Across the world, countries and organisations are getting away with treating Africans as less than human. African governments must take seriously their responsibility for protecting the lives of their citizens, says Gyude Moore
An almost universal response to George Floyd’s death was the visceral indignation it provoked in everyone who saw the video. It was so inherently unjust, the revulsion and anger it triggered was global.
Syrians living in camps for internally displaced persons, whose own daily existence was precarious, showed solidarity with the Black Lives Matter movement. Across African capitals, there were vigils and where possible, protesters gathered outside US embassies. The response was so overwhelming, officials in Africa got in on the act. The chairperson of the African Union (AU) Commission issued a statement, as did the president of Ghana.
That murder itself was but an outward expression of something more insidious – an utter lack of value attached to his person. It was a belief that his life meant nothing and could be taken by an agent of the state without justification and with impunity.
This was what drove the anger, and this is what African political leaders protested – that an agent of the state, any state, would assume powers to summarily take black lives, regardless of where those lives were. These actions need not be the direct act of murder, it must also include any policy whose outcome, by any reasonable standard, would lead to obvious loss of life.
The defence of black lives that led to official responses from African leaders to the Floyd incident ought not to end there. The risk to African lives both on and off the continent, usually without any response from their home governments, is almost an epidemic.
In April, this risk became visible when social media videos showed Africans being targeted by local authorities in China as efforts to curb the spread of Covid-19 escalated. African netizens began voicing their outrage, tagging government officials in posts with videos showing Africans being denied accommodation and forced to sleep under bridges.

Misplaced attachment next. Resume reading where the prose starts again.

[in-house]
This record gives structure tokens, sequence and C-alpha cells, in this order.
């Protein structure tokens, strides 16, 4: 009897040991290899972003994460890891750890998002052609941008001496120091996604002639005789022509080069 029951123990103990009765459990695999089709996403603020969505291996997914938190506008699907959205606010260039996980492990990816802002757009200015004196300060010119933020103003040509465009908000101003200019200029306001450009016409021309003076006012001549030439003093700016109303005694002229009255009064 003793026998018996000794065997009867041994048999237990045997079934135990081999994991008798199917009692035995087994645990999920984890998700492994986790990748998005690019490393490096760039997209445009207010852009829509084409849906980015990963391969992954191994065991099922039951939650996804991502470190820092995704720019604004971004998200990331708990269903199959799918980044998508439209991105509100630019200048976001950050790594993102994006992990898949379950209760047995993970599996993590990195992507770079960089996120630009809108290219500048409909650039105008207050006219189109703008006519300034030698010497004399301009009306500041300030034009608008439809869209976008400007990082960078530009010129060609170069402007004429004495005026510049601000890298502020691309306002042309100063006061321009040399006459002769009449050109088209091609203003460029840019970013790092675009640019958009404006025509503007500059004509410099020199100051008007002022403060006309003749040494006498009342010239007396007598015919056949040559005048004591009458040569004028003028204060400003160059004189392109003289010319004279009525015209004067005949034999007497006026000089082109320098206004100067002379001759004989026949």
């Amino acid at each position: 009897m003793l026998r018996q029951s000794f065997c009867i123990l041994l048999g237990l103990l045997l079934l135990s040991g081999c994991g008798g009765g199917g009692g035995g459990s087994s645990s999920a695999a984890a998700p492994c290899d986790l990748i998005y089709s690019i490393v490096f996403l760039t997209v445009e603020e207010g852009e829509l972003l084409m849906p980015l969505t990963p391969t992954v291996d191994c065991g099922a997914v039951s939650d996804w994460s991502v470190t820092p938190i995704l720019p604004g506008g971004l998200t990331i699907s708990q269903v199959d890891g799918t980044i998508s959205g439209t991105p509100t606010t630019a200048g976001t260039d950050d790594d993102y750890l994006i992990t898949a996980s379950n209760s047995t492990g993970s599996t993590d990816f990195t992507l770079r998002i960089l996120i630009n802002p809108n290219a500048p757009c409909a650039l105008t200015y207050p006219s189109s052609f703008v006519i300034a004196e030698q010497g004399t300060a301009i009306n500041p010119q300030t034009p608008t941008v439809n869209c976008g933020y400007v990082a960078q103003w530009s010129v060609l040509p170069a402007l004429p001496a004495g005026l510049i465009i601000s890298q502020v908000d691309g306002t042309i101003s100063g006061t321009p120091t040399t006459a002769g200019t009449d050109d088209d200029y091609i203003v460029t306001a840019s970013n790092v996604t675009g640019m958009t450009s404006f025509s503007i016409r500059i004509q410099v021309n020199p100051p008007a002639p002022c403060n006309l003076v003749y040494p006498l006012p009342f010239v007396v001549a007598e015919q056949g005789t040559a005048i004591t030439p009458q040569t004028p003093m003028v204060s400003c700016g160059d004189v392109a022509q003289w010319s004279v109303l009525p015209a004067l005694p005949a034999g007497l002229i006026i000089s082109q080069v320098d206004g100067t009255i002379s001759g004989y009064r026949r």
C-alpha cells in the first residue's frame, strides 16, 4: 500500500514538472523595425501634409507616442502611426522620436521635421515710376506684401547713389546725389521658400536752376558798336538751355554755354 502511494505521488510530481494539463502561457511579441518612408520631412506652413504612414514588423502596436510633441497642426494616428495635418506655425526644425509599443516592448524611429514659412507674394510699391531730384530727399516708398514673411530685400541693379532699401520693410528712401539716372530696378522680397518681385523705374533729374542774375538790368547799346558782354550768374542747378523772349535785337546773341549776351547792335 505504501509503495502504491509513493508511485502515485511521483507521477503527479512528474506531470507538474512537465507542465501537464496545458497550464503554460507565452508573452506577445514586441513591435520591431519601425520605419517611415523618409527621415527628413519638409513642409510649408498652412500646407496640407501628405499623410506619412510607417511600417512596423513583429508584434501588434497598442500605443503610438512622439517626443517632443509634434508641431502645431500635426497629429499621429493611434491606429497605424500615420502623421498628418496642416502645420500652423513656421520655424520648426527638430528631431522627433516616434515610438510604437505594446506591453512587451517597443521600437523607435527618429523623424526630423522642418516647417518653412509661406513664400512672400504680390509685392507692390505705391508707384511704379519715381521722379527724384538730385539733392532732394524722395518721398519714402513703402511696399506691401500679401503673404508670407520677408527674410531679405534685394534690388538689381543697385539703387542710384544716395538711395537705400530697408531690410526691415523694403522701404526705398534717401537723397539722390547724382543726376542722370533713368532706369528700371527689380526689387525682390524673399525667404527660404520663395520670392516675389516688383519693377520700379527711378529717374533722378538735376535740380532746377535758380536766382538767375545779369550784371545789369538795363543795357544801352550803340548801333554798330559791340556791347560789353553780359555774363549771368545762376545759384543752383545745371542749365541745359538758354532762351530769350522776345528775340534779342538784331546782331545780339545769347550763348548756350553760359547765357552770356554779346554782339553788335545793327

Femi Gbajabiamila, the Speaker of Nigeria’s House of Representatives, met the Chinese ambassador to express his concerns and the video of their exchange was viewed widely.
Rampant abuse in Saudi Arabia
If the events in China were serious enough to warrant a response from African governments, one would expect African leaders to be apoplectic over the UK Sunday Telegraph’s investigation of the way Saudi Arabia is treating African migrants.
At the end of August the newspaper reported that “hundreds if not thousands of Africans” were being held in “heinous conditions reminiscent of Libya’s slave camps” as part of public health measures to prevent the spread of Covid-19.
While the videos coming out of China were limited to a locality in one province, the situation in Saudi Arabia appears to be an outgrowth of an official state policy. And with conditions 10 times worse than anything Africans experienced in China, as yet, there has been no response from African governments or people with responsibility for protecting African interests.
Migrants held in these camps sent the Sunday Telegraph pictures of rampant abuse. They told of beatings with whips and electrical cords and racial abuse with no recourse or end in sight. A young migrant allegedly hung himself. It is the Floyd story once again.
The condition in which these Africans are being held is but a reflection of the value the Saudi government attaches to African lives. Unless African governments attach costs to the devaluation and disrespect of African lives, this will not end.